Asia’s nonferrous metal markets poised for more change in 2021
Destinations and procedures for copper and aluminum scrap bound for Asia appear poised for more change in 2021.
Photo by Brian Taylor.

Asia’s nonferrous metal markets poised for more change in 2021

China’s path to import more scrap remains unclear, while India may need more if it restricts finished metal imports.

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September 14, 2020

News out of the People’s Republic of China continues to point to the end of an era in that nation’s role as an importer of nonferrous scrap metals. Although some aluminum and copper scrap continues to enter the nation, the volume is dwindling, and in 2021 the endeavor could prove nearly as difficult as it is for paper and plastic scrap.

Throughout 2020, nonferrous scrap importers have adhered to a strict government quota system. The effects of that system were summarized by a presentation by the deputy president of the China Nonferrous Metals Industry Association’s metals recycling branch (CMRA) at a conference held in Xiamen, China, in mid-September.

At the event, as reported on by Reuters, Wang Jiwei of the CMRA indicated less than 750,000 metric tons of red metal scrap imports have been approved so far in 2020. That compares with nearly 1.5 million metric tons imported last year. In 2007 and 2008, China was importing more than 5.5 million metric tons of copper scrap, according to a database posted to the website of the Washington-based Institute of Scrap Recycling Industries (ISRI).

Heading toward 2021, scrap exporters in other nations have until Dec. 31 to register as scrap shippers to China in a system that is being managed by the CMRA.

After the quota system ends at the conclusion of 2020, China’s customs and environmental agencies have indicated they are finalizing definitions and procedures that will allow higher grades of aluminum and copper scrap to enter the country in 2021. However, how and whether the reclassification of those grades from a “waste” to a “resource” will be applied uniformly by different agencies at different ports is not yet clear.

Adding to question marks in the Chinese scrap market is the reluctance of shipping lines to run afoul of a different regulation that could hold them financially liable if they ship containers deemed to hold scrap with high amounts of residuals and not able to enter China. Several of the world’s major shipping lines have issued notices that, as of now, they will not book scrap shipments to Chinese ports.

In India, Asia’s other nation of more than 1 billion people, border tensions with China are prompting that nation’s government to reconsider its trading relationship with China. India has made news by banning China-based smartphone apps, and now it appears poised to restrict some basic materials.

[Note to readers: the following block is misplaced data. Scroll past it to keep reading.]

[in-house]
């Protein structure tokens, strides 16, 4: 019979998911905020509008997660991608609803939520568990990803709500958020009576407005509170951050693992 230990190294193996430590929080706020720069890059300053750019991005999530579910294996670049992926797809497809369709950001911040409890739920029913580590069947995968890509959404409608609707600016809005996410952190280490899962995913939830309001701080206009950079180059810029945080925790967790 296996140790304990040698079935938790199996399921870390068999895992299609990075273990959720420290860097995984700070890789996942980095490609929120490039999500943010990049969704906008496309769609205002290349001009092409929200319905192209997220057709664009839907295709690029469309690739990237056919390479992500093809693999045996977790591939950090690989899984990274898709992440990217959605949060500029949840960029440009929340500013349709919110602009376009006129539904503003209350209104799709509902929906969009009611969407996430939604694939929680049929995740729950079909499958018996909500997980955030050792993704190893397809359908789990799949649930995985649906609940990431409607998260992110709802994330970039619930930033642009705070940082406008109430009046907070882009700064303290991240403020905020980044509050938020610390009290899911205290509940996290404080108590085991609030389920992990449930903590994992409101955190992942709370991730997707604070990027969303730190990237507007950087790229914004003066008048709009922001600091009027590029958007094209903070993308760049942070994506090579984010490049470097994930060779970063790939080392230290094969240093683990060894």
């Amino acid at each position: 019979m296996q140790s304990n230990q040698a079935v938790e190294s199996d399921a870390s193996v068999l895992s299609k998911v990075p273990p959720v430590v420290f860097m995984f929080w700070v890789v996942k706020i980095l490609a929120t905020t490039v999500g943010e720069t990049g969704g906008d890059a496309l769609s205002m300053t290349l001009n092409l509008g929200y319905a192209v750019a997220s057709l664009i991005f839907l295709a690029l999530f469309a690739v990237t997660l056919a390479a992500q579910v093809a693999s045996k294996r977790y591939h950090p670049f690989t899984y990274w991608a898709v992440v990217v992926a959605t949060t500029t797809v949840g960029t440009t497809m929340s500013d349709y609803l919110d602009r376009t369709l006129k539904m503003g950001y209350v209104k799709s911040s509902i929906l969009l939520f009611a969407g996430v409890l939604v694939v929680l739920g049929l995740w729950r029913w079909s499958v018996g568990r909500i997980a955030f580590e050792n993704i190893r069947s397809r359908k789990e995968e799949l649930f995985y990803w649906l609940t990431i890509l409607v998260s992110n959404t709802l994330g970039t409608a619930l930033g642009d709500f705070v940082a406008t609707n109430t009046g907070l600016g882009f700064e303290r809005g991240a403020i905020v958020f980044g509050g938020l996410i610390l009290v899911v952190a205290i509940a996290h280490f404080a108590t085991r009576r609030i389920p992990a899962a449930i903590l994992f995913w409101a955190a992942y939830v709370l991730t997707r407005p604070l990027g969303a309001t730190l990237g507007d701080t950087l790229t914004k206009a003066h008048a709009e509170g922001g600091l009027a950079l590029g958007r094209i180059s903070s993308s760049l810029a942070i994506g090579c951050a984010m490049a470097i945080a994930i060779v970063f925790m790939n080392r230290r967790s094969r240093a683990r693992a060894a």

Another mid-September Reuters report says a policy idea circulating in India’s government would seek to identify and monitor metals imports in an effort that could combine patriotism with protectionism by “curb[ing] shipments from China and other Asian nations to protect domestic producers.”

China is the largest exporter of finished aluminum to India and possibly also the largest copper exporter, according to government data Reuters cites. A Federation of Indian Mineral Industries (FIMI) officer told Reuters, “China is a huge threat for India’s aluminum industry.”

What a China-India metals trade barrier could mean for the global scrap market is unclear, though secondary metals production (as a total of aluminum, brass and copper production) in India is higher than in China, where large state-owned producers are geared toward virgin production. (With scrap import restrictions in place, some of China’s secondary metals producers have set up shop in Malaysia or other nations.)

Pre-COVID-19, India’s largest secondary aluminum producer was bullish on the sector’s future in India, based on presentations at the February 2020 Materials Recycling Association of India (MRAI) event.

Secondary metals producers in India, however, may have to lobby to make sure that any Indian government intervention benefits them, and not only India’s primary metals producers, who can have a lobbying agenda of their own.

In the first six months of 2020, India imported some 123,000 metric tons of aluminum scrap from the United States, barely eclipsing China’s total of 117,000 metric tons. According to U.S. Census Bureau Data, those two nations were behind only Malaysia (165,000 tons) and South Korea (142,000 tons) as export destinations.